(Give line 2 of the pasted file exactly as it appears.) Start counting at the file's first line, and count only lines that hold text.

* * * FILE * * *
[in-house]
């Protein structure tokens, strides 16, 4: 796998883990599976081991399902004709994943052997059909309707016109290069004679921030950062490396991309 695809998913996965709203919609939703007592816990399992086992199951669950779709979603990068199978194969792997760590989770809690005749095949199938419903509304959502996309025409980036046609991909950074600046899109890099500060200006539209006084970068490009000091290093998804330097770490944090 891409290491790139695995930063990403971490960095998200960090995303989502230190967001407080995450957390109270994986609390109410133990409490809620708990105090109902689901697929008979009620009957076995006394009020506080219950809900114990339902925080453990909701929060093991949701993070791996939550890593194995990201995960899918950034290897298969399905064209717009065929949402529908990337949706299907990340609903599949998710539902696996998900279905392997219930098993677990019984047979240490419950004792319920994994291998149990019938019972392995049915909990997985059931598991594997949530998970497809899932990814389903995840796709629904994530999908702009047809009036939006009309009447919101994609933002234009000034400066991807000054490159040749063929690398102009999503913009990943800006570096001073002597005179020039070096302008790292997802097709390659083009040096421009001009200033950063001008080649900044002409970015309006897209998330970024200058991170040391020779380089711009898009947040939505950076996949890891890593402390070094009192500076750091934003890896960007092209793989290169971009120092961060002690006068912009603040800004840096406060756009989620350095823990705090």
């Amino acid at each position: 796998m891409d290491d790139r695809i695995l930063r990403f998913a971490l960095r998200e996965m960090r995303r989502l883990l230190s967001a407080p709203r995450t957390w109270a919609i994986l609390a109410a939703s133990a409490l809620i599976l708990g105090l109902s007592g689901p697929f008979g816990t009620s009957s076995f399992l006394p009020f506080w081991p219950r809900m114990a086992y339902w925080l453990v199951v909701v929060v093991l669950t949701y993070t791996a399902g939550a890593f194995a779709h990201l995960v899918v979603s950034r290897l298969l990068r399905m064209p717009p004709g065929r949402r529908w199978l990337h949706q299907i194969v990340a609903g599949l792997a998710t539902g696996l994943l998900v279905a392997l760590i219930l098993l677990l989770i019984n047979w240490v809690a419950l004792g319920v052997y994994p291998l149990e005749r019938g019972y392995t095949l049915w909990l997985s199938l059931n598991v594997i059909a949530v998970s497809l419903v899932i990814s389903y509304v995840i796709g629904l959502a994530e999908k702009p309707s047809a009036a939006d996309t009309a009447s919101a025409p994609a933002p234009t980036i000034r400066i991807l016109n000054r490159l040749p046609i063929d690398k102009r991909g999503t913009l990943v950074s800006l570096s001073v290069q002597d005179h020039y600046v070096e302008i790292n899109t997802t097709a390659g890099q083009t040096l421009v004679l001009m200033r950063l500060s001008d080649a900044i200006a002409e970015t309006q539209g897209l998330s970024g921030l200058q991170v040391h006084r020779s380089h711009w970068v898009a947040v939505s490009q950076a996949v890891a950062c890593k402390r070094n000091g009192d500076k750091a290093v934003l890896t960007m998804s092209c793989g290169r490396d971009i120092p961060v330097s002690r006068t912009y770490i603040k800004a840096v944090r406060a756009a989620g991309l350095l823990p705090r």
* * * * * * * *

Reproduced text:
């Protein structure tokens, strides 16, 4: 796998883990599976081991399902004709994943052997059909309707016109290069004679921030950062490396991309 695809998913996965709203919609939703007592816990399992086992199951669950779709979603990068199978194969792997760590989770809690005749095949199938419903509304959502996309025409980036046609991909950074600046899109890099500060200006539209006084970068490009000091290093998804330097770490944090 891409290491790139695995930063990403971490960095998200960090995303989502230190967001407080995450957390109270994986609390109410133990409490809620708990105090109902689901697929008979009620009957076995006394009020506080219950809900114990339902925080453990909701929060093991949701993070791996939550890593194995990201995960899918950034290897298969399905064209717009065929949402529908990337949706299907990340609903599949998710539902696996998900279905392997219930098993677990019984047979240490419950004792319920994994291998149990019938019972392995049915909990997985059931598991594997949530998970497809899932990814389903995840796709629904994530999908702009047809009036939006009309009447919101994609933002234009000034400066991807000054490159040749063929690398102009999503913009990943800006570096001073002597005179020039070096302008790292997802097709390659083009040096421009001009200033950063001008080649900044002409970015309006897209998330970024200058991170040391020779380089711009898009947040939505950076996949890891890593402390070094009192500076750091934003890896960007092209793989290169971009120092961060002690006068912009603040800004840096406060756009989620350095823990705090």